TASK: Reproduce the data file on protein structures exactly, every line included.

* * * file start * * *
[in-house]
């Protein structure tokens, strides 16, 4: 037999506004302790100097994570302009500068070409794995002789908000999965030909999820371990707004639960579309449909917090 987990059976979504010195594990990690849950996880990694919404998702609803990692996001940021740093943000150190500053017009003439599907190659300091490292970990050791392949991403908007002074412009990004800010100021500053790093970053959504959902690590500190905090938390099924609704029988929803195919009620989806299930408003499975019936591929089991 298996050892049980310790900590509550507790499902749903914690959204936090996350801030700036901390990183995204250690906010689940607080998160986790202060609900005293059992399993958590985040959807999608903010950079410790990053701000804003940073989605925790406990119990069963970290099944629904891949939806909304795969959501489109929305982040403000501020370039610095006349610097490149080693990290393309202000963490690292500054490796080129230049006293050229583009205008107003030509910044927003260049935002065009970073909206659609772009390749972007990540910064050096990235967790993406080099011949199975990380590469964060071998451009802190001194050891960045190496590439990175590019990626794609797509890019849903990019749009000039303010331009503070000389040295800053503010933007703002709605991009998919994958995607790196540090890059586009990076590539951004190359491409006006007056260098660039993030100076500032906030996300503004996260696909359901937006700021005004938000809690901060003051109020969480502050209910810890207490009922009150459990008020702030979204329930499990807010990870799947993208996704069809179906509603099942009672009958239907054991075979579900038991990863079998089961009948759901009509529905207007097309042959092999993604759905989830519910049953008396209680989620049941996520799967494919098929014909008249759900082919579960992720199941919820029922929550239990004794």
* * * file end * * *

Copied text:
[in-house]
């Protein structure tokens, strides 16, 4: 037999506004302790100097994570302009500068070409794995002789908000999965030909999820371990707004639960579309449909917090 987990059976979504010195594990990690849950996880990694919404998702609803990692996001940021740093943000150190500053017009003439599907190659300091490292970990050791392949991403908007002074412009990004800010100021500053790093970053959504959902690590500190905090938390099924609704029988929803195919009620989806299930408003499975019936591929089991 298996050892049980310790900590509550507790499902749903914690959204936090996350801030700036901390990183995204250690906010689940607080998160986790202060609900005293059992399993958590985040959807999608903010950079410790990053701000804003940073989605925790406990119990069963970290099944629904891949939806909304795969959501489109929305982040403000501020370039610095006349610097490149080693990290393309202000963490690292500054490796080129230049006293050229583009205008107003030509910044927003260049935002065009970073909206659609772009390749972007990540910064050096990235967790993406080099011949199975990380590469964060071998451009802190001194050891960045190496590439990175590019990626794609797509890019849903990019749009000039303010331009503070000389040295800053503010933007703002709605991009998919994958995607790196540090890059586009990076590539951004190359491409006006007056260098660039993030100076500032906030996300503004996260696909359901937006700021005004938000809690901060003051109020969480502050209910810890207490009922009150459990008020702030979204329930499990807010990870799947993208996704069809179906509603099942009672009958239907054991075979579900038991990863079998089961009948759901009509529905207007097309042959092999993604759905989830519910049953008396209680989620049941996520799967494919098929014909008249759900082919579960992720199941919820029922929550239990004794």